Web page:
In Ur Agatha made the acquaintance of Leonard Woolley and his wife Katherine. Sir Charles Leonard Woolley (17 April 1880 – 20 February 1960) was a British archaeologist best known for his excavations at Ur in Mesopotamia. He is recognized as one of the first ‘modern’ archaeologists, who excavated in a methodical way, keeping careful records, and using them to reconstruct ancient life and history. Agatha was invited to his dig by his wife.
At the time Agatha’s writing career was blooming. The Secret Adversary was the first book to be filmed in German. One of her short stories was also filmed, “The Coming of Mr Quin”
“The Murder of Roger Ackroyd” was adapted for the theatre with the name “Alibi”. The play, Alibi, adapted by Michael Morton, opened at the Prince of Wales Theatre in London on 15 May 1928. It ran for 250 performances with Charles Laughton in the role of Poirot.
Agatha bought a new house at 22 Cresswell Place.
Agatha’s brother Monty died in 1929.
In 1930 she returned to the Wolleys’ dig, and it is then that she met Max Mallowan, who would become her second husband. He was fourteen years younger that she was, and at first she didn’t consider him as a possible love interest, but Agatha and Max fell into an easy friendship. Then he proposed, and Agatha agreed to marry him.
Agatha and Max married in St Columba’s Church in Edinburgh.
Black Coffee was also a play that was staged in London. Black Coffee is a play by the British crime-fiction author Agatha Christie (1890–1976) which was produced initially in 1930. The first piece that Christie wrote for the stage, it launched a successful second career for her as a playwright. Poirot was played initially by the well-known character actor Francis L. Sullivan who became a good friend of the author. She approved of his portrayal despite the fact that physically he was far too tall for the dapper little Belgian detective.
Max gets a new job with Dr Campbell Thomsom at Nineveh. Reginald Campbell Thompson (21 August 1876 – 23 May 1941) was a British archaeologist, assyriologist, and cuneiformist. He excavated at Nineveh, Ur, Nebo and Carchemish among many other sites.The writer Agatha Christie was invited by Thompson, along with her husband the archaeologist Max Mallowan, to the excavation site at Nineveh in 1931.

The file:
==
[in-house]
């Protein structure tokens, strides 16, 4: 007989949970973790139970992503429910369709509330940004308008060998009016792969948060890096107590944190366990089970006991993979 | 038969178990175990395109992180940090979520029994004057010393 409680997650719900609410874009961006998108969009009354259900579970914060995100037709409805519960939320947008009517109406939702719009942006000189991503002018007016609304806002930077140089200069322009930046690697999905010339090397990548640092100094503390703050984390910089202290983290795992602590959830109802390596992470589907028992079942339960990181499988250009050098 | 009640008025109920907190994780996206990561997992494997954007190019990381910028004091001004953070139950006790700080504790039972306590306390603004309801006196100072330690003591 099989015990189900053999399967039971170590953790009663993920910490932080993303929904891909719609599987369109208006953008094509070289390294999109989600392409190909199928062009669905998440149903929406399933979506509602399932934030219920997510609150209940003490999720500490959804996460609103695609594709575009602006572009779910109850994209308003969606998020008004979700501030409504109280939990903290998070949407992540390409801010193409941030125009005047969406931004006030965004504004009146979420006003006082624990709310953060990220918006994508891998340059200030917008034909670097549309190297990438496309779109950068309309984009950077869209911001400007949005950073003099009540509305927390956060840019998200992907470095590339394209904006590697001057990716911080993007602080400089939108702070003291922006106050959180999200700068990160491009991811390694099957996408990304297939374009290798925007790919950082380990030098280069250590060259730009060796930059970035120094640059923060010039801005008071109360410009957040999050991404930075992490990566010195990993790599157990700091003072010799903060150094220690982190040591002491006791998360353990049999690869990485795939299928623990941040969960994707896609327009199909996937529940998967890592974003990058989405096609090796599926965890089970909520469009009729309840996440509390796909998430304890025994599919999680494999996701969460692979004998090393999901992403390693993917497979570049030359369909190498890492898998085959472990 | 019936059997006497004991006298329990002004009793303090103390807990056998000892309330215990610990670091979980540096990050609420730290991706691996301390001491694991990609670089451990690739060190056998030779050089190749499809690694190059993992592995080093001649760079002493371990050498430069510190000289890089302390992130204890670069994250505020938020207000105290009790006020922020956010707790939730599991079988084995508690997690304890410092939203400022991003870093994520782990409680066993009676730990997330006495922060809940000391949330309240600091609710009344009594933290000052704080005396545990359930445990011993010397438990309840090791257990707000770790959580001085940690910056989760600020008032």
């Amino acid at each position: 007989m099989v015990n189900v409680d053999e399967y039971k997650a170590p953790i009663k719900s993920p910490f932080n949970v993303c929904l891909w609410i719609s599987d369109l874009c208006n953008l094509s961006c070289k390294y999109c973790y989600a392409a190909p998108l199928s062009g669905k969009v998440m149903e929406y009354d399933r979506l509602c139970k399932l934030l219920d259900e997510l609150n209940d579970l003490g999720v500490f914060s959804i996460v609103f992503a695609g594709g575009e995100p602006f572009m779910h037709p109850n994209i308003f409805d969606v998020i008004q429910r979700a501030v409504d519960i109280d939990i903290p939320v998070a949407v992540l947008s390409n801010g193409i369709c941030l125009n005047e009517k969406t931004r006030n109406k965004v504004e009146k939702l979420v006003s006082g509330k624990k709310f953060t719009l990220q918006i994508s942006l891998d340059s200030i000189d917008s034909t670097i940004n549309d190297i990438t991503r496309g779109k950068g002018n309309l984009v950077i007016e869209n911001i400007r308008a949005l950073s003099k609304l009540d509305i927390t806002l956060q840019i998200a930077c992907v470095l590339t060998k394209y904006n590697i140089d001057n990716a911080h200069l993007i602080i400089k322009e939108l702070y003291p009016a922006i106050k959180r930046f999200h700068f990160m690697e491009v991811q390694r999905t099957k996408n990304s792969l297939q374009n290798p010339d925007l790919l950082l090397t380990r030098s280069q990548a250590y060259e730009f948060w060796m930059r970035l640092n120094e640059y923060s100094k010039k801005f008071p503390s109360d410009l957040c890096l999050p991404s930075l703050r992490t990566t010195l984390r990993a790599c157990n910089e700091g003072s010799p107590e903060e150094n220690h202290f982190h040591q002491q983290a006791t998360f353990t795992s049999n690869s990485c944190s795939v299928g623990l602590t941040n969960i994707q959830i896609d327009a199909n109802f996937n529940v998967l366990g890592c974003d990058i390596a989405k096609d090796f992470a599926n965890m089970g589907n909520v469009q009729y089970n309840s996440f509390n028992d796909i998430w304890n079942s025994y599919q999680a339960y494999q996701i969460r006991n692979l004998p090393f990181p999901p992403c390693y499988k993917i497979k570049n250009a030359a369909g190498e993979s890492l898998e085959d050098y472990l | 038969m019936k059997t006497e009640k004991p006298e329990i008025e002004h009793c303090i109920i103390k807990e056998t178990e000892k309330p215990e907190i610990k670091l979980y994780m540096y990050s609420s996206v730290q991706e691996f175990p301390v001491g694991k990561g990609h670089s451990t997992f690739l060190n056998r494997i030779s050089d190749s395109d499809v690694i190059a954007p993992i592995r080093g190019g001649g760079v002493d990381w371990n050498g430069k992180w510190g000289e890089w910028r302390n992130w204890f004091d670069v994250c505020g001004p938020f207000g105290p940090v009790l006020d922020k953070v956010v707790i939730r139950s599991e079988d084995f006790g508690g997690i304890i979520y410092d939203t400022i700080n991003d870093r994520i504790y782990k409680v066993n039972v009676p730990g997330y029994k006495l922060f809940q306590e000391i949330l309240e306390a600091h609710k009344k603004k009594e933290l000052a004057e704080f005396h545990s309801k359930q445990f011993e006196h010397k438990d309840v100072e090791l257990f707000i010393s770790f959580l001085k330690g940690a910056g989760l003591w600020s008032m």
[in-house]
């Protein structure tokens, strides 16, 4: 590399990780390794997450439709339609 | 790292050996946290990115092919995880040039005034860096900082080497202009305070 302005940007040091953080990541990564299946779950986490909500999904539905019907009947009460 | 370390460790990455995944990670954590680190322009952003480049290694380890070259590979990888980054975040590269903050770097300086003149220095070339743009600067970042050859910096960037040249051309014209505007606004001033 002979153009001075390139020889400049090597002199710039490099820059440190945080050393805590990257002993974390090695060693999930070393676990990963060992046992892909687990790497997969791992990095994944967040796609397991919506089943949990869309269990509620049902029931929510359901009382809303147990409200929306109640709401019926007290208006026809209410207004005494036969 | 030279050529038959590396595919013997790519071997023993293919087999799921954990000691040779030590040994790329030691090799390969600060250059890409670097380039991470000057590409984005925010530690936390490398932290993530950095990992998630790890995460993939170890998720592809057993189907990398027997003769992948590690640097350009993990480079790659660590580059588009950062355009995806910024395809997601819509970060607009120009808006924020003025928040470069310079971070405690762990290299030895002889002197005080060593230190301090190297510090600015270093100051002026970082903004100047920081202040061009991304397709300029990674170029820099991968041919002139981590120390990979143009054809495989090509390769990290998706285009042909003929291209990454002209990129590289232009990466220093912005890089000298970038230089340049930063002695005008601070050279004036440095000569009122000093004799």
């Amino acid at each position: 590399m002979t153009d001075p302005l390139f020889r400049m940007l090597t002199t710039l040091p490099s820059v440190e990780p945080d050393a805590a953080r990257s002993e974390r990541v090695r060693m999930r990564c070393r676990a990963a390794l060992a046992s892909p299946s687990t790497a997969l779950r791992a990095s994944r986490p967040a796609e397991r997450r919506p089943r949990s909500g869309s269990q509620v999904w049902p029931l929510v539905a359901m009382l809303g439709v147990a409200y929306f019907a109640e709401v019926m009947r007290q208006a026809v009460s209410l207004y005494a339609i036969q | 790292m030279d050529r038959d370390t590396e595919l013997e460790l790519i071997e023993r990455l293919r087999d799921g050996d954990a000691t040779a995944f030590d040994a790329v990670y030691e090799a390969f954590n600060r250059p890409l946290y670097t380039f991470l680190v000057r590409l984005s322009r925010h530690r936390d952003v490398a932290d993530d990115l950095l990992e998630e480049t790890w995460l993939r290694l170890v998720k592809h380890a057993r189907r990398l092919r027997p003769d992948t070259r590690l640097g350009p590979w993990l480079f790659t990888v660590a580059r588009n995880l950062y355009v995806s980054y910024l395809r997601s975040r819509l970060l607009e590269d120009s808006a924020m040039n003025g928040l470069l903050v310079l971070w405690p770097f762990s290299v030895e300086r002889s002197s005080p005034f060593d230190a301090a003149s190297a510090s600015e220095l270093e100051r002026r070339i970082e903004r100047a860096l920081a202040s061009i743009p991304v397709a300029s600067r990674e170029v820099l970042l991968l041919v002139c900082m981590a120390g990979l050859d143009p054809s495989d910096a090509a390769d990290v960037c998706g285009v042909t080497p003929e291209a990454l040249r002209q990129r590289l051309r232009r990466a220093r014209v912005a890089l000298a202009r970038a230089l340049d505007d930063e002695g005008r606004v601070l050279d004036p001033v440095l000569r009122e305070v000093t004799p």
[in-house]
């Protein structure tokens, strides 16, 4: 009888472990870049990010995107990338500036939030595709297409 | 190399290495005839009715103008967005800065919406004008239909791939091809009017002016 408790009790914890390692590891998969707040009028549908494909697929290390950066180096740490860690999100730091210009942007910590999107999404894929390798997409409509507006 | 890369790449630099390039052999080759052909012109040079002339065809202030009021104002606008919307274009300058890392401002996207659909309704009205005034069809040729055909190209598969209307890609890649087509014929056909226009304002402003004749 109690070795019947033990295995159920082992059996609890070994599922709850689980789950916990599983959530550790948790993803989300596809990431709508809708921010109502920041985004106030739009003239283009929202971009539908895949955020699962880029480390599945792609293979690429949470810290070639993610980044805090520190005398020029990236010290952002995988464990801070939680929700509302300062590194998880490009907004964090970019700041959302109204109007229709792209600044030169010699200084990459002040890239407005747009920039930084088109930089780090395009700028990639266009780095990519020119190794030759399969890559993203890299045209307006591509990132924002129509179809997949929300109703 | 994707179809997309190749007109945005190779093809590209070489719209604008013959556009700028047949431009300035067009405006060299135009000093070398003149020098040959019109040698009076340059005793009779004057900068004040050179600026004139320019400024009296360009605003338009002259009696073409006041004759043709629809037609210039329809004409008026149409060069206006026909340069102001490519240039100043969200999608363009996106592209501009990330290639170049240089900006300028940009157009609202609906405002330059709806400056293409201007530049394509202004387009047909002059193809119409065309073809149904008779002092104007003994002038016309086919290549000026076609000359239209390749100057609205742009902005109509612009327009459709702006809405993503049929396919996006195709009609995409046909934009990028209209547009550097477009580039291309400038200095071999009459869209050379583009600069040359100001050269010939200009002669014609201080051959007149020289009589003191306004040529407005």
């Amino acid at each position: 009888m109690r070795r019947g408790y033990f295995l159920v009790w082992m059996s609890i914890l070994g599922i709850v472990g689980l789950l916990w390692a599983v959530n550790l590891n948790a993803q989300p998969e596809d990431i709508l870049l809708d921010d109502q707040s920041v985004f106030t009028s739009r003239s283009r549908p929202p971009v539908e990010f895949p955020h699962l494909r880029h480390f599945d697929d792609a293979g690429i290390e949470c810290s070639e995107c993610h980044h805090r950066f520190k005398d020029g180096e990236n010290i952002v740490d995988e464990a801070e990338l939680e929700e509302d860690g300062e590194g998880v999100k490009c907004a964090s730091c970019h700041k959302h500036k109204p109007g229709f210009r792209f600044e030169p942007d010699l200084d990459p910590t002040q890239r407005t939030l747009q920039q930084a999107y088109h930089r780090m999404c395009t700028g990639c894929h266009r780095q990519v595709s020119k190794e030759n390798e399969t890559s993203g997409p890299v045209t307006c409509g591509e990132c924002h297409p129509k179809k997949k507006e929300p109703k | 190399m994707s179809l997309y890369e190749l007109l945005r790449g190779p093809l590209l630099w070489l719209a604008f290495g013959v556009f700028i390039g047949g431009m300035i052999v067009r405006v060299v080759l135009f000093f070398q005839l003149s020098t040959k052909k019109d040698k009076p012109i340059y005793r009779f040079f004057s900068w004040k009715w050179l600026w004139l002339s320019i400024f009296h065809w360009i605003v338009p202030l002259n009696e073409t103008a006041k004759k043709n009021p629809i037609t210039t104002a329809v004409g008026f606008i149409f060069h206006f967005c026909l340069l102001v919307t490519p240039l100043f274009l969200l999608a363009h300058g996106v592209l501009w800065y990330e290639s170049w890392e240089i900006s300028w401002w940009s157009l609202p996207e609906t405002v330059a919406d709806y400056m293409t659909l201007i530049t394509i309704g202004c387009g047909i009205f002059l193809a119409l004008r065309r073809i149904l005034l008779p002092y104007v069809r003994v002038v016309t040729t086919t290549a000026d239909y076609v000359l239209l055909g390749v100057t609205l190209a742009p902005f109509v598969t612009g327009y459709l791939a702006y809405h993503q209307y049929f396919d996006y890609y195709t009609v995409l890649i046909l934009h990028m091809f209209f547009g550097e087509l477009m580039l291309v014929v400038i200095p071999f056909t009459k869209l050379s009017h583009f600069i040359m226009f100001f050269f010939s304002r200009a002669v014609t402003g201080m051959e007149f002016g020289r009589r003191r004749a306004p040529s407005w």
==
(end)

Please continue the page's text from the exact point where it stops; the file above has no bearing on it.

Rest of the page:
Between 1931 and 1934 Agatha Christie wrote “The Sittaford Mysteries”, “Peril at the End House”, “Lord Erdware Dies”, “Murder on the Orient Express”, “Why Didn’t they Ask Evans?” and also some short stories “The Listerdale Mystery” and “Parker Pyne Investigates”.
In 1938 her beloved dog Peter dies, who she had immortalised in “Dumb Witness”.
In the 1930s she sold Ashfield, her childhood home.
Agatha and her husband bought Winterbrook House at Wallingford. Winterbrook is a small hamlet in the parish of Cholsey, Oxfordshire, bordering the Thames on its east side.
In 1938 she also bought Greenway House. The Greenway Estate in Devon, acquired by the couple as a summer residence in 1938, is now in the care of the National Trust.
In 1935 Agatha and Max go to Chagar Bazar in Syria. Chagar Bazar is a tell, or settlement mound, in northern Syria. Chagar Bazar was excavated by the British archaeologist Max Mallowan, with his wife Agatha Christie, from 1935 to 1937.
The books that Agatha wrote before the outbreak of the war were “Sad Cypress”, “Death on the Nile”, “Then There Were None” and “One, Two Buckle My Shoe”.
In 1942 she wrote “Five Little Pigs”
Following the outbreak of the Second World War Max served with the Royal Air Force Volunteer Reserve in North Africa, being based for part of 1943 at the ancient city of Sabratha. He was commissioned as a pilot officer on probation in the Administrative and Special Duties Branch on 11 February 1941, promoted flying officer on 18 August 1941,flight lieutenant on 1 April 1943. At some point he also held the rank of wing commander, for when he finally resigned his commission on 10 February 1954, he was permitted to retain that rank in retirement.